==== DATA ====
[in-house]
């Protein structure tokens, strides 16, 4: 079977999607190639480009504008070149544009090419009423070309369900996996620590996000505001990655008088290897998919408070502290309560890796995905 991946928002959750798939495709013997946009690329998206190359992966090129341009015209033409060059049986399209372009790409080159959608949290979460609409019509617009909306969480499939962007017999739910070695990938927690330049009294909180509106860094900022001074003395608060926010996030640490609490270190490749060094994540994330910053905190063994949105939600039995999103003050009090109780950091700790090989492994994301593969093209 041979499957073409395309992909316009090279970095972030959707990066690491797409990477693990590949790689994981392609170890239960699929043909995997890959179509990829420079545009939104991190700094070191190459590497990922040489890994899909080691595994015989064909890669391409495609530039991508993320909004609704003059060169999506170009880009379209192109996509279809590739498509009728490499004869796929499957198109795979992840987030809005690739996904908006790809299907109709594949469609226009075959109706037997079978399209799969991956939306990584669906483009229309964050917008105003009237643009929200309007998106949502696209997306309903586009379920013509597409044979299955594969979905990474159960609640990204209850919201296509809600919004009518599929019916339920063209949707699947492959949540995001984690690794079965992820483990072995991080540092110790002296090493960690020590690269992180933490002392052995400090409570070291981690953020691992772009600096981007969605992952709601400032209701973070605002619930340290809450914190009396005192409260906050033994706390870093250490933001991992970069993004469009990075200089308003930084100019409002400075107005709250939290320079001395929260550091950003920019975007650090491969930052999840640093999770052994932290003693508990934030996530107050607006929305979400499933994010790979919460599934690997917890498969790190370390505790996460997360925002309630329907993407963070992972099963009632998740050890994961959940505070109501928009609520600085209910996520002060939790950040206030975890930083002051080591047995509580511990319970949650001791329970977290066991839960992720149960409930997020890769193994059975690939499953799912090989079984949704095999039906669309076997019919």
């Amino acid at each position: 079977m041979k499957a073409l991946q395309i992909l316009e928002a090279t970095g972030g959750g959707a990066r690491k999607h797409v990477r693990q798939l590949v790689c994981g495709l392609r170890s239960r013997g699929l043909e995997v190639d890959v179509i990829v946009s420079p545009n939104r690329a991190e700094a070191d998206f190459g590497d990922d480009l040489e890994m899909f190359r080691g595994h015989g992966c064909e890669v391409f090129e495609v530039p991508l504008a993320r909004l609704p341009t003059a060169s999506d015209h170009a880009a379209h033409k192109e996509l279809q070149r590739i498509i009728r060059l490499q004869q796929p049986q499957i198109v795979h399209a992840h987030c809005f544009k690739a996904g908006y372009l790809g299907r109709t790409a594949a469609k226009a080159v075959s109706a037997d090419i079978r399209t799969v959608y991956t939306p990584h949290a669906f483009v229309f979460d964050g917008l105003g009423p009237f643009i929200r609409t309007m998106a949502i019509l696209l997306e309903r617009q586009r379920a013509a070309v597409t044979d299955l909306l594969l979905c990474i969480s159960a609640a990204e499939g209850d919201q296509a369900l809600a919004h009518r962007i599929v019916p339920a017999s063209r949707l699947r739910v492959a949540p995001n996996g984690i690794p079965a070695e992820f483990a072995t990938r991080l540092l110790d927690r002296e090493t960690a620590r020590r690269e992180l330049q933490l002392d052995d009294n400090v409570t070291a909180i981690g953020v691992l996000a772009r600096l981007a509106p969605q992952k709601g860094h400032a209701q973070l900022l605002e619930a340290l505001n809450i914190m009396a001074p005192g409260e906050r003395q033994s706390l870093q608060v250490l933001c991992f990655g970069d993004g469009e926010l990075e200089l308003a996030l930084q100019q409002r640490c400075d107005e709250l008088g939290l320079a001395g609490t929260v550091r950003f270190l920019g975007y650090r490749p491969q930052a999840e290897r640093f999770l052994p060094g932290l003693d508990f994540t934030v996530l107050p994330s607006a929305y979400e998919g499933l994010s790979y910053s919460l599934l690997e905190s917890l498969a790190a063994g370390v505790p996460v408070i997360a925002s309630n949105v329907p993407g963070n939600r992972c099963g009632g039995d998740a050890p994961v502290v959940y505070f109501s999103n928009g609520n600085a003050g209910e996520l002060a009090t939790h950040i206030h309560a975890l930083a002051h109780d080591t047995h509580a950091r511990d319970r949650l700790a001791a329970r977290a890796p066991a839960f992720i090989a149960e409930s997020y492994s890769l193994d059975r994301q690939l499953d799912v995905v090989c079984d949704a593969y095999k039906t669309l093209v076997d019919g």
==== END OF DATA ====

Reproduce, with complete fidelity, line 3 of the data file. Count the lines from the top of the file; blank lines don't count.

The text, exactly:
């Amino acid at each position: 079977m041979k499957a073409l991946q395309i992909l316009e928002a090279t970095g972030g959750g959707a990066r690491k999607h797409v990477r693990q798939l590949v790689c994981g495709l392609r170890s239960r013997g699929l043909e995997v190639d890959v179509i990829v946009s420079p545009n939104r690329a991190e700094a070191d998206f190459g590497d990922d480009l040489e890994m899909f190359r080691g595994h015989g992966c064909e890669v391409f090129e495609v530039p991508l504008a993320r909004l609704p341009t003059a060169s999506d015209h170009a880009a379209h033409k192109e996509l279809q070149r590739i498509i009728r060059l490499q004869q796929p049986q499957i198109v795979h399209a992840h987030c809005f544009k690739a996904g908006y372009l790809g299907r109709t790409a594949a469609k226009a080159v075959s109706a037997d090419i079978r399209t799969v959608y991956t939306p990584h949290a669906f483009v229309f979460d964050g917008l105003g009423p009237f643009i929200r609409t309007m998106a949502i019509l696209l997306e309903r617009q586009r379920a013509a070309v597409t044979d299955l909306l594969l979905c990474i969480s159960a609640a990204e499939g209850d919201q296509a369900l809600a919004h009518r962007i599929v019916p339920a017999s063209r949707l699947r739910v492959a949540p995001n996996g984690i690794p079965a070695e992820f483990a072995t990938r991080l540092l110790d927690r002296e090493t960690a620590r020590r690269e992180l330049q933490l002392d052995d009294n400090v409570t070291a909180i981690g953020v691992l996000a772009r600096l981007a509106p969605q992952k709601g860094h400032a209701q973070l900022l605002e619930a340290l505001n809450i914190m009396a001074p005192g409260e906050r003395q033994s706390l870093q608060v250490l933001c991992f990655g970069d993004g469009e926010l990075e200089l308003a996030l930084q100019q409002r640490c400075d107005e709250l008088g939290l320079a001395g609490t929260v550091r950003f270190l920019g975007y650090r490749p491969q930052a999840e290897r640093f999770l052994p060094g932290l003693d508990f994540t934030v996530l107050p994330s607006a929305y979400e998919g499933l994010s790979y910053s919460l599934l690997e905190s917890l498969a790190a063994g370390v505790p996460v408070i997360a925002s309630n949105v329907p993407g963070n939600r992972c099963g009632g039995d998740a050890p994961v502290v959940y505070f109501s999103n928009g609520n600085a003050g209910e996520l002060a009090t939790h950040i206030h309560a975890l930083a002051h109780d080591t047995h509580a950091r511990d319970r949650l700790a001791a329970r977290a890796p066991a839960f992720i090989a149960e409930s997020y492994s890769l193994d059975r994301q690939l499953d799912v995905v090989c079984d949704a593969y095999k039906t669309l093209v076997d019919g």